‘The gentleman and I were about to get down to business. And he said I should have some... rocket fuel, he called it. I said no. He said come on and try it, it would make us go all night. I said no. He gets all eggy and starts screaming and yelling and I says right I’m calling security. He goes bonkers and tries to bloody choke me and I pick up the lampshade and clock him with it.’
‘Good for you,’ I replied.
‘And I immediately called Carrickfergus RUC, I’ll have no nonsense like this in my establishment,’ the woman in the red wig said. Obviously the lady of the house. A Mrs Dunwoody if I recalled correctly.
‘Where is this rocket fuel?’ I asked.
Chief Inspector McArthur handed me a large bag of white powder. Enough to power an army. I tasted it. High-quality coke cut with nothing. Probably pharma cocaine manufactured in Germany, worth a bloody fortune. I sealed up the bag and put it in my jacket pocket.
‘Have you weighed the cocaine?’ I asked the Chief Inspector.
Excellent. ‘I’ll do it at the station and enter it into evidence.’
‘Is it cocaine?’
‘Oh yes. Very high-quality gear too. And there’s a lot of it. We could get him on intent to deal if we wanted. Not that we’ll need too. Possession alone of this much is at least six months.’
Chief Inspector McArthur shook his head. ‘I’m not sure you’re seeing the big picture, here, Duffy... Do you recognise who this is?’
‘He’s an actor. Famous. American.’
I looked at the half-naked guy. He seemed vaguely familiar. Strong jawed, bright eyed. I might have seen him in something. Now his tears took on another dimension. Fake. The Chief Inspector gave me the do-you-catch-my-drift nod. Aye, I do. Celebrity was the coin of the realm even in far-flung places like Northern Ireland. We wouldn’t be prosecuting this character. We won’t be bringing the wrath of the higher-ups and the long beaks of the media into our little parish. But on the other hand Mrs Dunwoody, or her employer, was clearly protected, and she wanted justice…
‘Actor? Were you in The Swarm?’ Mrs Dunwoody asked.
‘No,’ he said.
‘Are you sure? You look awful familiar.’
‘I wasn’t in The Swarm!’
‘What is your name?’ I asked the actor.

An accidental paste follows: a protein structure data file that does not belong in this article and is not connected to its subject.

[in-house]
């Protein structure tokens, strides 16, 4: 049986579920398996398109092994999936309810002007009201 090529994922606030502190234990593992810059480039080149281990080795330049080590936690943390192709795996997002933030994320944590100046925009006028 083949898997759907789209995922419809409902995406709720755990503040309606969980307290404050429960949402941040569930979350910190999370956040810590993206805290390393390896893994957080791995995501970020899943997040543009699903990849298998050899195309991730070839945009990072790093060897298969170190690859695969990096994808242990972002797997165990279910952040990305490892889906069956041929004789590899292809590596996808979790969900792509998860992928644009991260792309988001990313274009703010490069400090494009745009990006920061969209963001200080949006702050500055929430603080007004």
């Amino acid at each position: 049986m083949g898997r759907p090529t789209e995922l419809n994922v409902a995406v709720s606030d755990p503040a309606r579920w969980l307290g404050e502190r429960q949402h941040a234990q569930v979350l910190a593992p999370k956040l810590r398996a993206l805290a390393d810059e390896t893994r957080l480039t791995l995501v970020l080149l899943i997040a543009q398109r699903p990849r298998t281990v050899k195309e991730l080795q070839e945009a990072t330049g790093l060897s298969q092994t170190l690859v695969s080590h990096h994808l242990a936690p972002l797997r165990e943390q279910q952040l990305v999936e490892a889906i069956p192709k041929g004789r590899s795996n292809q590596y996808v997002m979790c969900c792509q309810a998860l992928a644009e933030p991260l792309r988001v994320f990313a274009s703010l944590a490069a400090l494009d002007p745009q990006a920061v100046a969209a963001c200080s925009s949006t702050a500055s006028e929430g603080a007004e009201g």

‘David Dwyer,’ he said. And yeah, I recognised it. He’d been in the tabs for assaulting a photographer and beating up an ex-wife, but in Tinsel Town that counted for nothing next to his million-dollar acting chops.
‘What are you doing in Ireland, Mr Dwyer?’
‘I was researching a movie,’ he said, slurring his words slightly. But I could see that he wasn’t that drunk. I wondered for a moment whether he ever stopped performing. When he was alone in his room, perhaps, with no audience but himself.
‘Well, Mr Dwyer, I suppose you realise that you’re going to be charged with possession of cocaine and with common assault.’
‘I never saw those drugs in my life!’
‘Now, now, Mr Dwyer, we know that’s not true, don’t we?’ I told him, the policeman’s we throwing me fully into my character.
‘And what about that bitch? She attacked me first!’ he squealed, looking at me and then the Chief Inspector in a relentless shot/counter-shot scheme.
‘She attacked you and someone planted that cocaine, is that your tragic tale, sir? It’s a good job my sergeant isn’t here, he’s a weeper, that one would have him bawling his eyes out.’
‘It’s true!’ he insisted.
‘The young lady was acting in self-defence, sir, and take it from me any Irish jury you care to find is going to see it that way.’
The bald man in the bathrobe got to his feet and addressed the Chief Inspector. ‘I’m done here, OK? No internals, the bleeding’s stopped and he’ll need a couple of stitches. Be right as rain in the morning.’
‘Thank you, Doctor…?’ McArthur asked.
‘I’d rather my name didn’t come into this, if you don’t mind.’
‘You probably should get back to your friend, Doctor. They charge by the hour,’ I said.
‘No! This one’s on the house, be sure and tell Samantha,’ the madam insisted.
The doctor smiled meekly and exited the scene…
‘I don’t know what kind of an operation you guys are running here, but you do not want to piss me off, believe me. I could buy and sell you people ten times over!’ Dwyer snarled, getting to his feet. He was quite short but there was a tremendous physicality to him. I didn’t know whether he’d ever done stage work, but if he had he must have commanded the room. He poked a finger into my jacket. ‘When Ireland is finally free you fuckers will be first up against the wall, you know that, don’t you?’
I took the finger and bent it backwards. He winced and his knees buckled. I forced him back down on to the ground more aggressively than I needed to just to make transparent the true power dynamic in the room.
The Chief Inspector looked at me with alarm. I shook my head so that he didn’t open that gob of his. ‘You’re quite the dangerous hombre, Mr Dwyer, but me and the Chief Inspector are your only friends here. We’re the only obstacles between you and several years in a Northern Irish jail,’ I explained before letting his finger go. He gasped and fell into the foetal position.
The man in the sweatshirt helped Dwyer to a more comfortable sitting posture and then stood and smiled apologetically.
‘I’m Thomas, Mr Dwyer’s assistant, and I can assure you we didn’t mean to cause any offence. Please tell us what we should do to facilitate this inquiry and help resolve this situation as quickly and as amicably as possible,’ he said.
I looked at the Chief Inspector, who shrugged. The ball was in my court.